With New York Legalization On The Horizon, Atlanta Pot Entrepreneurs Get Ahead Of The Curve

With New York Legalization On The Horizon, Atlanta Pot Entrepreneurs Get Ahead Of The Curve

Meet the two men diligently working to become the “Amazon” of cannabis.

Published April 21st

Just recently, New Jersey lawmakers won the votes needed to pass a weed legalization bill through the General Assembly, which reports say the Governor would have ushered into law. When Senate got their hands on it, the bill was ultimately withdrawn from the floor.

In New York, where a groundbreaking bill prohibiting employers from drug-testing their employees for marijuana was passed earlier this month, a budget deadline to help ensure a future where New Yorkers could reap the benefits of legal cannabis, was missed.

“The legislative session,” however, “ends in the middle of June. So we have several more months to engage with the legislature on this issue,” said Alphonso David, Counsel to the Governor and the Governor’s point person in legalization negotiations, according to Yahoo Finance.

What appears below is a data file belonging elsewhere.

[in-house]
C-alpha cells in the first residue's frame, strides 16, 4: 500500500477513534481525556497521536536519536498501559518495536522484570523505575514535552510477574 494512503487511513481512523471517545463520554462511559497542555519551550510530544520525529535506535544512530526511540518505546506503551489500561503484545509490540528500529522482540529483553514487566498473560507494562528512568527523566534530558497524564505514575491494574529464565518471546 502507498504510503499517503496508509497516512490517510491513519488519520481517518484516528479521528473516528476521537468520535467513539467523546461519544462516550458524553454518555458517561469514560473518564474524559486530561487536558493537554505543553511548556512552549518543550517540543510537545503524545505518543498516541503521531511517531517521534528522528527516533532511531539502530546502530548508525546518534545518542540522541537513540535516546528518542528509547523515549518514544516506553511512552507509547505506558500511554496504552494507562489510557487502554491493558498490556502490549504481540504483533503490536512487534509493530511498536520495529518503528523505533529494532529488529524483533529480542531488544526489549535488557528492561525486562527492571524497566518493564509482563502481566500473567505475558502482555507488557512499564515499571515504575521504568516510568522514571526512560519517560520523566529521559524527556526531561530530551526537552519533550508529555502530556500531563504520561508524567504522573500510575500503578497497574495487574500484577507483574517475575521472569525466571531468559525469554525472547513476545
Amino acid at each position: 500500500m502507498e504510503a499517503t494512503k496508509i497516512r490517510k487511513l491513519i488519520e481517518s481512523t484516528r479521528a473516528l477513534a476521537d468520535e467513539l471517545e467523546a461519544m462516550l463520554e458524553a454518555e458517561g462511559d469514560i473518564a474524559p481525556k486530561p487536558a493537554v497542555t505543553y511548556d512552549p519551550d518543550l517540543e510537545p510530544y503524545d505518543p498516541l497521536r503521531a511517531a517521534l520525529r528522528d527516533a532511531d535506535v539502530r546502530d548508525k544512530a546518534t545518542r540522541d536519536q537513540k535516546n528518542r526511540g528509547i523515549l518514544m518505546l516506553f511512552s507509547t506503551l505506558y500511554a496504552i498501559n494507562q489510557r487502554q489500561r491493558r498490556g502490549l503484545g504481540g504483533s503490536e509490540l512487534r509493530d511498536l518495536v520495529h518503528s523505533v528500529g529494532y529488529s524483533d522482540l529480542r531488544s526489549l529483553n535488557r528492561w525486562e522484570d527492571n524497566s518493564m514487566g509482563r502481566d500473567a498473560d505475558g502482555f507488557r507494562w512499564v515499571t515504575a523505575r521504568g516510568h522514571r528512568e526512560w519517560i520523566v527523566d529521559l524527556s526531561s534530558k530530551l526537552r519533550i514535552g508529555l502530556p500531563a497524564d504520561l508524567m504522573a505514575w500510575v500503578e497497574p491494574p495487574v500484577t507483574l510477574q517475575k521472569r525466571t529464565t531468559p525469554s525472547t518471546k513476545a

With legalization on the horizon for the Tri-State area, Andrew Farrior, 30, and Ethan Jackson, 28, are a pair of Atlanta entrepreneurs with their eyes keen on the New York City market.

“We are trying to position ourselves early as a cannabis company in New York City that’s culturally and lifestyle driven,” explains Farrior, co-founder and CMO of Greenbox NYC, a combined monthly subscription and delivery service for cannabis. “We feel like there hasn’t really been any cannabis company that’s positioned themselves as ‘for people of color’ and one that benefits the most heavily affected areas.”

Jackson, the other co-founder and CEO of Greenbox, draws knowledge for the team’s modus operandi using the current industry’s flawed blueprint.

“The thing about every other state that has legalized that we have studied, once it becomes legal and they get all these licensed cultivators and distributors, there’s way too much weed and the price sinks—it plummets,” he says, breaking down what occurs commonly with growers who fail at marketing their product. “It damages growers because their profit margins suffer. We realized that a lot of these farms don’t understand how to market their product right. They don’t know where to go. They don’t actually understand how to brand.”